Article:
Everyone feels sad once in a while. However, it usually goes away after a few minutes, hours, days or weeks. Depression is a deeper sadness that lasts longer- months or even years, which affects a person’s daily life. Depression can happen to anyone but the elderly have a higher risk of experiencing it.
There is never one reason for people to become depressed. It could depend on many things such as their outlook on life, genes or even for no reason at all. Some people are more prone to depression than others. But whatever it is, depression is never the person’s fault. Below are some of the more common reasons why people become depressed
Loss of Loved Ones
As adults begin to age, people around them begin to age too and some people they care about might die. Most people are sad for some time but eventually they begin to feel happy again. However, this could affect other people past grief and it could lead to depression.
There has also been research that shows that depression runs through the family. This means children with a family history of depression have a higher chance of getting it too. Genes can also affect how the brain chemicals are balanced. People with genes that lean towards depression have a higher chance of unbalancing the chemical messengers in the brain called neurotransmitters, which could lead to depression.
However, there are many people without a family history of depression who still get depression. So though genes may increase the chances of depression, it’s not the only factor.
Illnesses such as cancer can affect a person more than physically. Their body image or the way they look at themselves may suffer because of the surgery or disease. People with illnesses may also be too tired to handle sadness like they normally would. Or they may become depressed worrying about how the illness is going to affect their lives.
Medications for the illness may also change hormone balance and therefore affect the person’s mood. This means that sometimes the medication makes people depressed. However, this can be easily fixed by a doctor who may give the patient less of that medicine or give them another medicine instead.
Though illnesses may lead to depression, it can go the other way around as well. If people are depressed, their immune systems weaken due to symptoms such as a lack of sleep. They have a higher chance of getting an illness or making it worse and this can lead to even greater depression. This can repeat itself into a circle which can be hard to stop except for with treatment.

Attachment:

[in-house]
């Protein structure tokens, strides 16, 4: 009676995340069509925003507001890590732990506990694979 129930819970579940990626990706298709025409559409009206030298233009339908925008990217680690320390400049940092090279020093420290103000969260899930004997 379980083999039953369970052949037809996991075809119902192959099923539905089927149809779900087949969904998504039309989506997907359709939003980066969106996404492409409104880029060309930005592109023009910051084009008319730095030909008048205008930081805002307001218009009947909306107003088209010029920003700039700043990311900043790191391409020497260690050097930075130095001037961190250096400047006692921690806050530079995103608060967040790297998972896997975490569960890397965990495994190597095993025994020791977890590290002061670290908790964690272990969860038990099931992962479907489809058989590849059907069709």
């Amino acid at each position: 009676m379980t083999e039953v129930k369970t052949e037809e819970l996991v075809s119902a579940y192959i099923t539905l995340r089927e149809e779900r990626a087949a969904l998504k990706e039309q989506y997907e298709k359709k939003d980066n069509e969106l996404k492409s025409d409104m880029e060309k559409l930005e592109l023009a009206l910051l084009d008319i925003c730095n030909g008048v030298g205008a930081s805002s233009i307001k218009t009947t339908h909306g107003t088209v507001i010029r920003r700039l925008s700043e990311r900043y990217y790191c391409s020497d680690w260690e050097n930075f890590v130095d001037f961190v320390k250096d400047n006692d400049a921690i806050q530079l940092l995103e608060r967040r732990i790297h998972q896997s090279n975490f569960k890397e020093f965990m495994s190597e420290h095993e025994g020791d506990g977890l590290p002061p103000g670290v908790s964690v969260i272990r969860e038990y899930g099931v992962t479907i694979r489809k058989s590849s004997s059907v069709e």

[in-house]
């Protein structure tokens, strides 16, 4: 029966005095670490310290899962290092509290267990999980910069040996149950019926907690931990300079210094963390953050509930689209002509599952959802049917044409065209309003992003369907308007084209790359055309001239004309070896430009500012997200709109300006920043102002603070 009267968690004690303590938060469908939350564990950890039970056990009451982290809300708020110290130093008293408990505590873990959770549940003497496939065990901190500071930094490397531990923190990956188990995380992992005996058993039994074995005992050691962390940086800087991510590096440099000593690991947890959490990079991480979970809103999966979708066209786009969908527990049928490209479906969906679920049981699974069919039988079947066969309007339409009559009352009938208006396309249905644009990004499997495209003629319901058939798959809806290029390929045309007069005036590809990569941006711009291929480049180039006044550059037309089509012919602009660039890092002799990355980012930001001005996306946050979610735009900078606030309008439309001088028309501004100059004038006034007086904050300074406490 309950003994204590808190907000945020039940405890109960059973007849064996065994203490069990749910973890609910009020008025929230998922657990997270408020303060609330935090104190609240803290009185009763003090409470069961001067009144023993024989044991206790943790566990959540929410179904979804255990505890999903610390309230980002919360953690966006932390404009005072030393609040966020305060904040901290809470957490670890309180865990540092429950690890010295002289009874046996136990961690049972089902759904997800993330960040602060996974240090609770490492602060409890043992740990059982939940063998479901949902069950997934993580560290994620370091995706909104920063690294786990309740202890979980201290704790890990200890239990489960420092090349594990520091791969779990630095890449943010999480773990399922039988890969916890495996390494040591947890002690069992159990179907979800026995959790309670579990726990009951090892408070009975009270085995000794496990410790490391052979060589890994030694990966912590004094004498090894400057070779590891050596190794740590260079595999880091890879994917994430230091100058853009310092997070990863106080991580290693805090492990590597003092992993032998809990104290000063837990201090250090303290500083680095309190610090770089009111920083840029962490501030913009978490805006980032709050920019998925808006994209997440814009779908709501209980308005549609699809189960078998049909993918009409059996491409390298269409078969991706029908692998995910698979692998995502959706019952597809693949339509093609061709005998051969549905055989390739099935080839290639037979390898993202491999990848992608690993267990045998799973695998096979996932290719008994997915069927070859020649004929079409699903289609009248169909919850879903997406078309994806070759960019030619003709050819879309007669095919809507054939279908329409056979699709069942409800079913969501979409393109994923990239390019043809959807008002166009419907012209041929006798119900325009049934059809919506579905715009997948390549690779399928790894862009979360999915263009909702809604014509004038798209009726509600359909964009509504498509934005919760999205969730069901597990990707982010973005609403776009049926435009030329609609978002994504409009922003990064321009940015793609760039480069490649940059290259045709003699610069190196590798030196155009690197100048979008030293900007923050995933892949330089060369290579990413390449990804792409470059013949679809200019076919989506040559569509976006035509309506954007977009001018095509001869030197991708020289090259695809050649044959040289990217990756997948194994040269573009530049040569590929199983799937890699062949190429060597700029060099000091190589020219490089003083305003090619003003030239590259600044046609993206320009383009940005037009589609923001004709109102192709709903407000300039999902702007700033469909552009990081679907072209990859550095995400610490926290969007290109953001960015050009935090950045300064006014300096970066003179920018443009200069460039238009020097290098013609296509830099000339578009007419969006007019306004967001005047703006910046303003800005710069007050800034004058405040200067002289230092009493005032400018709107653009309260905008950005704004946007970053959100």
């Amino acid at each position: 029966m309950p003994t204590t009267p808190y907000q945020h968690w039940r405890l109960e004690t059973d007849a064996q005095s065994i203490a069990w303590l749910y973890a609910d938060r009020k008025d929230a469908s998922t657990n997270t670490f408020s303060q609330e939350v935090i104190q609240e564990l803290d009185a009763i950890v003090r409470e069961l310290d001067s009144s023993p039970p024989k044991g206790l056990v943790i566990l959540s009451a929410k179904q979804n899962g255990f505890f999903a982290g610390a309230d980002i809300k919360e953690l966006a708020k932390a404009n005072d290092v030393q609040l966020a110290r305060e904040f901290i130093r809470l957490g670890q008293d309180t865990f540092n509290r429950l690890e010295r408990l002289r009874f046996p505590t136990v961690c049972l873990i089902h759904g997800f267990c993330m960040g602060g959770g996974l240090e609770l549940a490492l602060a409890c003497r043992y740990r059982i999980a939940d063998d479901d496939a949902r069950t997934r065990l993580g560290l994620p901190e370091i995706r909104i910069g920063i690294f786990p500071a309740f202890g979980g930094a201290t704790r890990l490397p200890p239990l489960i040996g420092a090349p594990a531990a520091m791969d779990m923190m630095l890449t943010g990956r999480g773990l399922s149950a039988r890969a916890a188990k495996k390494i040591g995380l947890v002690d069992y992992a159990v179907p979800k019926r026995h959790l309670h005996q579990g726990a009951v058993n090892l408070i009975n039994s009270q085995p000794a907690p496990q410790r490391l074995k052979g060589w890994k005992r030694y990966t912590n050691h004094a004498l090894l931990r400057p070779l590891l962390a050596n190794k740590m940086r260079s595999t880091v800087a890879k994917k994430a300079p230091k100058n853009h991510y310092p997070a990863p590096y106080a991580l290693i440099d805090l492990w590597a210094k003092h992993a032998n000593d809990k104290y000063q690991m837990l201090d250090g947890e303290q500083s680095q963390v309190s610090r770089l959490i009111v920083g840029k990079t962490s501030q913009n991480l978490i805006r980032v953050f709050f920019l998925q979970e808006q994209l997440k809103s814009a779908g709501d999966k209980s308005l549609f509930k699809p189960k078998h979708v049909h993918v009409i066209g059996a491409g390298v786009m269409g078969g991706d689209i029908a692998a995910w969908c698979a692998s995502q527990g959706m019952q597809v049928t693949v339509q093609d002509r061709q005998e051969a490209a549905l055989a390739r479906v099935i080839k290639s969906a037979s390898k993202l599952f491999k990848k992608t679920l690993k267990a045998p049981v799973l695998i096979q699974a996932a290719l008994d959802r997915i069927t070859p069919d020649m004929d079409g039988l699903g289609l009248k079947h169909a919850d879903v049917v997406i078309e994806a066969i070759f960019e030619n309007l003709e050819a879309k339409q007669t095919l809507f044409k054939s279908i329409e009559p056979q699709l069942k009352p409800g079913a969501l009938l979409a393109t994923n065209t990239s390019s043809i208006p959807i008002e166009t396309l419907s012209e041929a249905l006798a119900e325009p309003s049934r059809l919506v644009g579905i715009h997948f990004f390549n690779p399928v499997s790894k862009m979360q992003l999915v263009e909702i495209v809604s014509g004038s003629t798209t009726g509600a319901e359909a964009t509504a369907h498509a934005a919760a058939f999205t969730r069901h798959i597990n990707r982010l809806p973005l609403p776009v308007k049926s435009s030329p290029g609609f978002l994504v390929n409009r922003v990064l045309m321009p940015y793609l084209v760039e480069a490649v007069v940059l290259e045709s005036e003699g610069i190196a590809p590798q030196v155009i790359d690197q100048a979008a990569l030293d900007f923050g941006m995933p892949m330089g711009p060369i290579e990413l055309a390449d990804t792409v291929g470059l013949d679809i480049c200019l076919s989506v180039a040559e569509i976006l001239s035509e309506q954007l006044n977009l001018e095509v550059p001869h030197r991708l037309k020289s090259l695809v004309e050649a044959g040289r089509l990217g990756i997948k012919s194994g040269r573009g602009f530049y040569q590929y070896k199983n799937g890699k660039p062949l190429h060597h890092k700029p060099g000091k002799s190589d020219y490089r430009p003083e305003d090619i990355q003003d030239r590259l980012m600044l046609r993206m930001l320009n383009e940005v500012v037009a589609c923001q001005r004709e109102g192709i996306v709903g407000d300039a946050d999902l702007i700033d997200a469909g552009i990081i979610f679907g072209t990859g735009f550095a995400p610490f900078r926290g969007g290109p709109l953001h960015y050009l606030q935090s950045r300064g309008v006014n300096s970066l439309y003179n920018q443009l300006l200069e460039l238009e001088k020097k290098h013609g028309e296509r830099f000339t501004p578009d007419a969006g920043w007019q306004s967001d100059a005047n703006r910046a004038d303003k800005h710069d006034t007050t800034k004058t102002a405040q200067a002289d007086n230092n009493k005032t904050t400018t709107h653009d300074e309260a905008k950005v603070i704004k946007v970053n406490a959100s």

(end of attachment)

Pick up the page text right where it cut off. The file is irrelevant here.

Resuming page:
A depressed person may live alone and begin to feel lonely with no one to talk to. The person may feel neglected or feel as though other people don’t care about him/ her.
Many times, depression is mistaken as a reaction to other illnesses or is believed to be just grief. Depressed people may not even know they’re depressed or they might try to hide it. That means you have to be careful to watch out for the symptoms.
1. Constant emptiness/sadness: The person doesn’t seem to be happy no matter what.
2. Inability to function at work, home, etc.: If a person is depressed, he/she may neglect personal care. This means they might not want to shower or even eat.
3. Feeling worthless/hopeless: Loss of interest in socializing and activities they usually like to do: They may suddenly refuse to hang out with their friends or participate in their favorite activity.
4. Lack of motivation: The person may not be willing to get up in the morning or just want to sit around and not do anything.
5. Suicidal thoughts: The person may talk about wanting to kill himself/herself or how pointless it is to be alive. This is extremely serious and you should get help right away.
6. Insomnia or excessive sleeping: Usually adults are supposed to sleep 5 to 8 hours a day. However, some adults have trouble falling or staying asleep and this is called insomnia. Other depressed adults may sleep excessively, meaning they sleep too much.
How Depression is Treated
1. Antidepressants: These are medicines which change how the brain thinks and works, making the person feel happier.
2. Psychotherapy: Depressed people can go talk to other nonjudgmental people, such as therapists, who are there to help the depressed person find a solution to cure his/her depression.
3. Social support group: This could include counselling or small groups which allows the person to share his/her feelings with other people in the group who are in the exact same situation.
1. Most importantly, make sure the person sees a doctor or a health care person. If they aren’t willing to get help, try and explain how this treatment might help the person feel better.
2. Support the person and try to be patient and understanding. It takes time for people to recover. Try encouraging the person to participate in activities he or she once enjoyed but make sure you’re not forcing the person to.
3. Make sure their medication is taken correctly. Read the instructions and make sure the person follows it.
4. Invite them to social activities. This could include family gatherings or even to the local community center.